UWF Professor Searches For Efficient Power Generation
Pensacola – In Bhuvaneswari Ramachandran’s hometown in India, power went out for a week as rain pelted the region. But it was monsoon season, when blackouts are a regular occurrence.
Power generators dislike spikes, high or low, says the University of West Florida assistant professor in electrical and computer engineering. Ramachandran has dedicated her career to helping power companies maintain the consistent and efficient power transmission that they crave.
An expert in energy auction strategies and power system modeling, Ramachandran – “Dr. Ram,” as her students call her – is conducting research with her students on how electric vehicles and other power sources affect power supply. UWF boasts about 60 students in its sustainable energy program.
Ramachandran and her students, using the University as their power grid, discovered that the University of West Florida’s nearly 100 electric vehicle fleet could not only consume energy from the power grid, but also provide it.
Society today relies on electricity like never before. Just look at what happens when there is no power in the wake of a hurricane. Everything from gas pumps to our most portable devices rely on being able to tap into that power. And consistent, reliable power that goes into and out of the grid and is available upon request is the hallmark of a modern culture. Smooth distribution with a minimum of spikes helps ensure that.
“We need smarter energy systems in distribution as well as generation,” Ramachandran said.
“We need renewable energy sources added into the grid.”
Given the variable power generation, especially with sustainable energy sources, such as solar, wind and bio fuels, Ramachandran said production and demand can be calculated. But generation of power by renewable sources can be unpredictable, making forecasts complicated for power companies. She and her team are looking for solutions.
Dr. Mohamed Khabou, chair of the UWF Department of Electrical and Computer Engineering, said Ramachandran’s research is important to power producers.
“Energy companies hate fluctuation,” he said. “They want their energy supply to be steady.”
Ramachandran, who said she was surprised to learn how much energy UWF uses, said part of her research is to make power production more consistent and reliable.
“We are trying to improve results to arrive to the best solution,” she said.
Ramachandran said charging electrical cars can be used to help provide a consistent level of power delivery by draining the batteries. So, energy can flow from the power grid to the vehicles or from the vehicles to the grid.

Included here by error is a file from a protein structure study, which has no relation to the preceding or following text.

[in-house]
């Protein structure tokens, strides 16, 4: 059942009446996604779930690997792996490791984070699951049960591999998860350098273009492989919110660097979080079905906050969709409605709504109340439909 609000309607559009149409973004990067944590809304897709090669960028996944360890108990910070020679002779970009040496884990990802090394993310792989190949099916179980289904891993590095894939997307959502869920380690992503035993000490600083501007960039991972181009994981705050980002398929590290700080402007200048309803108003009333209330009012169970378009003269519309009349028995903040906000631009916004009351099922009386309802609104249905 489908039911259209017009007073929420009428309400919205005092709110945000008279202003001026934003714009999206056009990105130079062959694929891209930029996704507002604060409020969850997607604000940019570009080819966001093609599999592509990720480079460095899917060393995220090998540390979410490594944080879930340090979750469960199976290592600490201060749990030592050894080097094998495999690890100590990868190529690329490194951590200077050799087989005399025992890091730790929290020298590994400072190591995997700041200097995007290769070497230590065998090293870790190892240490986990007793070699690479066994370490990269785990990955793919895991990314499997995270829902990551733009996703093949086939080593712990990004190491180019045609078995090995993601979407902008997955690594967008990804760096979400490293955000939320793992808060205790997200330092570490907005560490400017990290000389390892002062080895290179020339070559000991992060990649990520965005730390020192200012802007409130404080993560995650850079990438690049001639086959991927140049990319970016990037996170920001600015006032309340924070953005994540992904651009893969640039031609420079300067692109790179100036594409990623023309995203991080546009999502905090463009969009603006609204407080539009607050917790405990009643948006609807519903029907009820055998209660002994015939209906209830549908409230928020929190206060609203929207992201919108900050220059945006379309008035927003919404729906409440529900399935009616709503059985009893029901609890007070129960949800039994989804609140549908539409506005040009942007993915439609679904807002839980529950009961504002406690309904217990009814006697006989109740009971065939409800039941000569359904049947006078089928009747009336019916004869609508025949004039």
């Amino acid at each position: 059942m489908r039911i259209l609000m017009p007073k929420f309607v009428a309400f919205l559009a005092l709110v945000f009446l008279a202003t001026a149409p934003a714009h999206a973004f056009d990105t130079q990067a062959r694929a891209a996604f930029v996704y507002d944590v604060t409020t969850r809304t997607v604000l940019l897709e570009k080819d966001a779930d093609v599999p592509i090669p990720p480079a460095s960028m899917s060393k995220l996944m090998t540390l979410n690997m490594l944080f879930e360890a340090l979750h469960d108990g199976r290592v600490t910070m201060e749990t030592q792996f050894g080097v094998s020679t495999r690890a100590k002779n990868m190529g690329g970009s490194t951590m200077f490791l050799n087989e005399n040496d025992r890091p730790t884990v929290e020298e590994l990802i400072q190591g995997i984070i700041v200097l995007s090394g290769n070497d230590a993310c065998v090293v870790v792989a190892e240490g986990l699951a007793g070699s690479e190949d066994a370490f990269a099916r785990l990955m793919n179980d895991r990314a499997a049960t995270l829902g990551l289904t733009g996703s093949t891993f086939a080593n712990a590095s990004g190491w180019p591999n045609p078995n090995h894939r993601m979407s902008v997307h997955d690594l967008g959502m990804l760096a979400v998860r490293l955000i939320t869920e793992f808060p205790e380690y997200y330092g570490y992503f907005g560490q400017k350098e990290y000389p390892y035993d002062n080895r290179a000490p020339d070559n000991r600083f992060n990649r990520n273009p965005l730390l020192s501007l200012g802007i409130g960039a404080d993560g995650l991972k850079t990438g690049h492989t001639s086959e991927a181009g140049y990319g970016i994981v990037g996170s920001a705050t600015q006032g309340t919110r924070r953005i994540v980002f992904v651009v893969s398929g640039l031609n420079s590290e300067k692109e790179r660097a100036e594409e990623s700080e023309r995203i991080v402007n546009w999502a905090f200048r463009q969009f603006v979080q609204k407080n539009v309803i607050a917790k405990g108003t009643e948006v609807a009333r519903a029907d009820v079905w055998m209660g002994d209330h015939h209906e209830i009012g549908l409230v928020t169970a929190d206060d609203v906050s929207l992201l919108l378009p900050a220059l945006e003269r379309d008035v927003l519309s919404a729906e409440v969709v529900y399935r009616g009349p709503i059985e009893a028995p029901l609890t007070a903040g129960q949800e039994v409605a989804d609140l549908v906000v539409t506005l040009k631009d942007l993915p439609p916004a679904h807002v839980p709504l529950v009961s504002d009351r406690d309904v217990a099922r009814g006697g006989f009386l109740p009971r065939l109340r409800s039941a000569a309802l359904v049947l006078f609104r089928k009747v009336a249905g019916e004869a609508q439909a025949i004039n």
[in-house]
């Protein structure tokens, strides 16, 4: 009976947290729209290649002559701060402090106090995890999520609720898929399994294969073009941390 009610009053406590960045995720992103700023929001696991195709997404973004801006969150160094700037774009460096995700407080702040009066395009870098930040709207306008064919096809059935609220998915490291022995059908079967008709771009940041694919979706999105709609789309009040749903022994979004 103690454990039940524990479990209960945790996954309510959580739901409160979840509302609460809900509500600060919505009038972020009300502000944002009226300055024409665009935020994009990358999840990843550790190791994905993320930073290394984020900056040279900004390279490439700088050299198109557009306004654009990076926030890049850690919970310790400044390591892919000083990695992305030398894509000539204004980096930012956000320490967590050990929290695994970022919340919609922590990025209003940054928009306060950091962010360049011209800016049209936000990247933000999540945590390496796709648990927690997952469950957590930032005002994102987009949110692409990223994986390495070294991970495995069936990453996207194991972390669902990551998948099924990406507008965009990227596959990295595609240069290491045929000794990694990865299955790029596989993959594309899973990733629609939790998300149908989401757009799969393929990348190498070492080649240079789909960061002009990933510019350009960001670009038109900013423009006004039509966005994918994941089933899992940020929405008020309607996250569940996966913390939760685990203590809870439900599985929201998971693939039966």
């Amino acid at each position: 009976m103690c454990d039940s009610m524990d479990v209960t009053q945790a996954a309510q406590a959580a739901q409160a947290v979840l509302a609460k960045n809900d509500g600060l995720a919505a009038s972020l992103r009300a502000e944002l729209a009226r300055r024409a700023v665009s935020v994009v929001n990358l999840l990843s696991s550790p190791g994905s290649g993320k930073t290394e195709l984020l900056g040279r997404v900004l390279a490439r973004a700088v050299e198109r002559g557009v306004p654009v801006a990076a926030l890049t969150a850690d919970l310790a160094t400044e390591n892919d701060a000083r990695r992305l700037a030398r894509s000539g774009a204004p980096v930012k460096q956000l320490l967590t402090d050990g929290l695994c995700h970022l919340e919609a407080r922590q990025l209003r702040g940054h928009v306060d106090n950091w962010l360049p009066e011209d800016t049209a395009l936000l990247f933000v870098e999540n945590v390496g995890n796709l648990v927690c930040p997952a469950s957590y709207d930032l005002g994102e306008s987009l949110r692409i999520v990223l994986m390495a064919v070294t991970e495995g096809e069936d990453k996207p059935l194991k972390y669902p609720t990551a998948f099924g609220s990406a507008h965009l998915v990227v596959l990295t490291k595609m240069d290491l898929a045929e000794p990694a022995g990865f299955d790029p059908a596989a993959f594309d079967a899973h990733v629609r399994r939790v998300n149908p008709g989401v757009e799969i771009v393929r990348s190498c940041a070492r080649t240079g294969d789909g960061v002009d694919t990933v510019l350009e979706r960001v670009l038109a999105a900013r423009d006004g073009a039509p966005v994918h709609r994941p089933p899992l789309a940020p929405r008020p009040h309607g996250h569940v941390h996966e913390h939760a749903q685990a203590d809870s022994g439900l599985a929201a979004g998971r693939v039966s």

“We can steal energy from the battery to feed the grid,” Ramachandran said. “That energy can give a boost to the system when needed and smooth out fluctuations.
”In the power industry, this is known as peak sharing.
This goes hand-in-hand with Ramachandran’s main research, which is smart grid energy markets. Every day, power companies trade energy to meet their projected demand for the next day. So trading happens every 15 minutes of every day in advance or 24 hours beforehand.
Ramachandran said her ultimate goal is to maximize energy seller’s profit, while continuing power supply reliability.
“How much demand is expected tomorrow?” Ramachandran asked. “Auctions take place in every energy market.
”Ramachandran said this can be further complicated by the weather. She points out that the recent rains in India left both rich and poor in the dark for days. However, nine months out of the year in her region it’s sunshine most of the time, supporting many solar plants.
“We need smart grids in India, too,” she said. “It’s densely populated and definitely needs smart grids.
”The University works closely with Gulf Power, and part of this includes taking advantage of solar. Gulf Power is in the process of introducing its Gulf Solar Energy Share program that allows residents to support the development of solar power, while getting a credit of up to $2.50 on their monthly electric bills.
However, Khabou said solar isn’t the most reliable source of energy. Besides cloudy weather,batteries have yet to efficiently convert and store all the solar power.
“Even though this is the Sunshine State, we have a lot of clouds,” he said. “California is the best state. It has better sun and better solar output.
”While a viable source, solar power still has cost and efficiency issues. In fact, Ramachandran pointed out that typically 60-70 percent of power transmission is kept, meaning 30-40 percent is lost.
“I don’t think it will ever go up to 100 percent, but maybe 75 percent,” she said.
Meanwhile, Ramachandran will continue her research at the UWF on coming up with every possible advantage, electric car batteries and otherwise, to help minimize the energy peaks and valleys that disgust power generators.
Written by Duwayne Escobedo